What does <<< mean? Here is an example:

$ sed 's/a/b/g' <<< "aaa"

Is it something general that works with more Linux commands?

It looks like it's feeding the sed program with the string aaa, but isn't << or < usually used for that?

  • 8
    it seems < is for passing file (or directory), << @ for passing multiple lines (similar to the banner command in cisco switches; as terminated by a custom string @ in this case), and <<< to pass a string (instead of file). test them yourself with cat and you'll grasp it very quickly.
    – user86041
    Oct 5, 2017 at 10:32

4 Answers 4


Others have answered the basic question: What is it? (Answer: It's a here string.)

Let's look at why it's useful.

You can also feed a string to a command's stdin like this:

echo "$string" | command

However in Bash, introducing a pipe means the individual commands are run in subshells. Consider this:

echo "hello world" | read first second
echo $second $first

The output of the 2nd echo command prints just a single space. Whaaaa? What happened to my variables? Because the read command is in a pipeline, it is run in a subshell. It correctly reads 2 words from its stdin and assigns to the variables. But then the command completes, the subshell exits and the variables are lost.

Sometimes you can work around this with braces:

echo "hello world" | {
    read first second
    echo $second $first

That's OK if your need for the values is contained, but you still don't have those variables in the current shell of your script.

To remedy this confusing situation, use a here string:

read first second <<< "hello world"
echo $second $first

Ah, much better!

  • 15
    In addition to here-strings, process substutitions are very useful for the same reasons. Jun 22, 2013 at 18:32
  • 11
    This is a fantastic explanation of <<< as well as pipes and sub-shells! I learned both from this.
    – David Mann
    May 12, 2017 at 1:29
  • 3
    One note, with the simple echo ...|read example, the pipeline can work to set the variables in the current shell if you (1) enable the "lastpipe" shell option (shopt -s lastpipe) and (2) disable job control (set +m) Aug 9, 2017 at 20:00
  • 3
    Very interesting. The case you give does not result in unexpected behavior using zsh. May 8, 2019 at 21:00
  • 4
    On my zsh, the output for echo $second $first is world hello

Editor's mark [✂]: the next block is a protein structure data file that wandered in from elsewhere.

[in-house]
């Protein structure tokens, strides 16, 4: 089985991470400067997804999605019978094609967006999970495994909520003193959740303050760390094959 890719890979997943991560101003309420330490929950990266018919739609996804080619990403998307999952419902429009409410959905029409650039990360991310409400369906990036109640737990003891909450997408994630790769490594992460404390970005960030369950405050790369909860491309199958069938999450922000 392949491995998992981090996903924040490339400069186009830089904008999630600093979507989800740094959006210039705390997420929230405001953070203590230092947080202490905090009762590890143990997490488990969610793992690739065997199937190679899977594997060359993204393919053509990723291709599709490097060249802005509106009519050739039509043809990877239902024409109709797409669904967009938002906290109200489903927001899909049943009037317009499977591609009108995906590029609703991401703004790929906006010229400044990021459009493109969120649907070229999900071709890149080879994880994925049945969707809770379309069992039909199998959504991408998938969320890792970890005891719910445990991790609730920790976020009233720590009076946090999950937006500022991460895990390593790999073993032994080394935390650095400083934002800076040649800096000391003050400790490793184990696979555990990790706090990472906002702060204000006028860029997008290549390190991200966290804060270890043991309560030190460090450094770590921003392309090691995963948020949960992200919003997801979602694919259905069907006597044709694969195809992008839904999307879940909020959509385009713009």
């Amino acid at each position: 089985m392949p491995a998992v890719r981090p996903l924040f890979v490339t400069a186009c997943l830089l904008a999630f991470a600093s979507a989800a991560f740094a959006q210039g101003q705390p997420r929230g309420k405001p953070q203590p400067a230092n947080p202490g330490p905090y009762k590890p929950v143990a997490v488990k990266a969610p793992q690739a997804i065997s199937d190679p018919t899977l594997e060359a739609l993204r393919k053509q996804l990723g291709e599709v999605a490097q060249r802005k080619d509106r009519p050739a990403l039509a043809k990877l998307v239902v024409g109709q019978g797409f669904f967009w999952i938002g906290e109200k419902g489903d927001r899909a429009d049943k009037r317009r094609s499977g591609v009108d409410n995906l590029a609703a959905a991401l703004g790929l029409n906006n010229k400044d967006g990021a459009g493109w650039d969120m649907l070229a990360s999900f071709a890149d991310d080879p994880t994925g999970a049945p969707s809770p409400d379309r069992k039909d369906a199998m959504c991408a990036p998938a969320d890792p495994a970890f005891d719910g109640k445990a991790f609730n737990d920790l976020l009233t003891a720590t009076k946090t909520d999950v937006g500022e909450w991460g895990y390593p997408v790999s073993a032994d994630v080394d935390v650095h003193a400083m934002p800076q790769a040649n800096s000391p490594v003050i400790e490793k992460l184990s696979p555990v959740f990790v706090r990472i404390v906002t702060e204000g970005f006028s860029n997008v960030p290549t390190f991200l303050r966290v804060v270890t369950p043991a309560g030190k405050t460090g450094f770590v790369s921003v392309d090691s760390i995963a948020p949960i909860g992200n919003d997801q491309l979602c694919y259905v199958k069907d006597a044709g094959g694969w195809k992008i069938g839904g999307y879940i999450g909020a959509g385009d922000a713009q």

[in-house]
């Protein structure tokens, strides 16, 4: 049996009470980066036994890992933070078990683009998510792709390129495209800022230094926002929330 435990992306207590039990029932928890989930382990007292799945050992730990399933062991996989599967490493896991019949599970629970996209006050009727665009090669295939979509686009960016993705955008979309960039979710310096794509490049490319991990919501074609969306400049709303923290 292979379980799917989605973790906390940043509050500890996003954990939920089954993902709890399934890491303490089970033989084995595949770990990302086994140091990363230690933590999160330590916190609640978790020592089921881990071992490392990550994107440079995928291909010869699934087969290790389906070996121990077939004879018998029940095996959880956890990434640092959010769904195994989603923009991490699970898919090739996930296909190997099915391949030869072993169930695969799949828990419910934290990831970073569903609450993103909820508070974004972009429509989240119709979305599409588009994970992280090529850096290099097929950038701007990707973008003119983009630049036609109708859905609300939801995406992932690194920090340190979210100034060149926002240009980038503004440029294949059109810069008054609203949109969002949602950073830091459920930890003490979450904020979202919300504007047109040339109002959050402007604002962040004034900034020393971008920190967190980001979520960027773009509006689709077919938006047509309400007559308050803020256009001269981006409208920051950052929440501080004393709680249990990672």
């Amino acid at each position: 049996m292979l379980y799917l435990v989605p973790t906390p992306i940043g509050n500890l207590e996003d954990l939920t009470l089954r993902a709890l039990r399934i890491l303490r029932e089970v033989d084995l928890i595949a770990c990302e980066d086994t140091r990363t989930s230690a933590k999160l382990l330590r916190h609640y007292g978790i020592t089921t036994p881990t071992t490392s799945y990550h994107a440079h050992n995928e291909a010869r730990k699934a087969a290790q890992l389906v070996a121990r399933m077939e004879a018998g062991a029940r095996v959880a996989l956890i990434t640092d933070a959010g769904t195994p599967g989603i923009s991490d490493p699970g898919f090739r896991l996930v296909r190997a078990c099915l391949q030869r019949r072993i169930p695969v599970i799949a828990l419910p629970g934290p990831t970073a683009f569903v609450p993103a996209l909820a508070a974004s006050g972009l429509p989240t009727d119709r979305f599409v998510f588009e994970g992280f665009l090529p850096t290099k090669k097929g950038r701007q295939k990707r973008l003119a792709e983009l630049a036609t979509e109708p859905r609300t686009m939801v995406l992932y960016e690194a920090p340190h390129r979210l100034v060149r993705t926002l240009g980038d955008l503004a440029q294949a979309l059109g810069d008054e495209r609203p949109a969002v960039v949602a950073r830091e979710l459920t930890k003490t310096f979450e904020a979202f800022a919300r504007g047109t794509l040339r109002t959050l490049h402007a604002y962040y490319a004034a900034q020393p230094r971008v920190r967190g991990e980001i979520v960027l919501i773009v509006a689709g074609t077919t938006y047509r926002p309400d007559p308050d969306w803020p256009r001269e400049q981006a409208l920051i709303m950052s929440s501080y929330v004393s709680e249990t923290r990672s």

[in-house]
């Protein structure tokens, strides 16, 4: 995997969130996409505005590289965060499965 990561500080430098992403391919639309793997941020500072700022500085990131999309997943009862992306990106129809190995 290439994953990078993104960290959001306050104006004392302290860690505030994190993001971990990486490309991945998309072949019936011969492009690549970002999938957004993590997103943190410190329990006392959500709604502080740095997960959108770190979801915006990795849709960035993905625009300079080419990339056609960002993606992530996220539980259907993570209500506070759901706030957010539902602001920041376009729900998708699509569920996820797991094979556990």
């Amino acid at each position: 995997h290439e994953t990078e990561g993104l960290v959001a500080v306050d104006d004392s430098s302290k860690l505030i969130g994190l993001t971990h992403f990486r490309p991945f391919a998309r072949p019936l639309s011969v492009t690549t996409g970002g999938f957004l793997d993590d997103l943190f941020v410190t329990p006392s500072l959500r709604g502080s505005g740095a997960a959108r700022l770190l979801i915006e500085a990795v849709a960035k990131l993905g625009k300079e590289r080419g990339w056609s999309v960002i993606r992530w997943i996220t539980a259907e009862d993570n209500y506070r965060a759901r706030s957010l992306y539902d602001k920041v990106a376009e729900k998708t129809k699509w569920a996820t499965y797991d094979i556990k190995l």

– aafulei
    Jul 25, 2019 at 4:28

<<< denotes a here string.

$ cat <<< 'hi there'
hi there

It passes the word on the right to the standard input of the command on the left.

<< denotes a here document.

$ cat <<EOF
> hi
> there

EOF can be any word.

Here documents are commonly used in shell scripts to create whole files or to display long messages.

cat > some-file <<FILE
bar bar
foo foo

< passes the contents of a file to a command's standard input.

$ cat < /etc/fstab
/dev/sda2               /boot   ext4            nosuid,noexec,nodev,rw,noatime,nodiratime       0 2
/dev/sda4               /       ext4            rw,noatime,nodiratime,  0 1
/dev/sdb5               /var    ext4            nosuid,noexec,nodev,rw,relatime 0 2
  • 10
    Is there a reason why someone would want cat < /etc/fstab instead of just cat /etc/fstab? Or is cat just a suboptimal example here?
    – Gerrit-K
    Jul 31, 2018 at 7:06
  • In the first case, cat opens the file, and in the second case, the shell opens the file, passing it as cat's standard input. quote from unix.stackexchange.com/questions/258931/…
    – star
    Apr 19, 2019 at 0:53
  • 7
    I can't think of a reason why cat < file would ever be better than cat file. However, there are some cases where there is a difference -- for example, grep string file is different from grep string < file in that the second form doesn't prefix "file:" in front of every line. "cat file | grep string" is better written as "grep string < file". Not that any of this is worth doing for performance alone these days, but it is better coding practice.
    – Brian C
    Jul 9, 2019 at 3:43
  • @star In cat < /etc/fstab, the shell opens the file, passing it as cat's standard input, whereas in cat /etc/fstab, cat opens the file. I think you'd interchanged them.
    – Ray Jasson
    Jun 5, 2021 at 13:11
  • @BrianC cat < file > foo would not create or overwrite foo if file could not be opened and so wouldn't potentially zap a file in an error scenario while cat file > foo would create/overwrite foo in that case.
    – Ed Morton
    Dec 26, 2021 at 14:09

Take a look at the Bash man page. This notation is part of what's called a here documents & here strings. It allows you the ability to generate multi-line data input as one continuous string. The variation you're asking about is called a here string.

excerpt from Bash man page

Here Strings
   A variant of here documents, the format is:


   The word is expanded and supplied to the command on its standard input.

NOTE: For more info you can also check out the Bash Reference Manual which discusses Here Strings.


It means here strings.

<<< strings

The strings is expanded and supplied to the command on its standard input.

In your example, strings aaa is feed to sed command via stdin.

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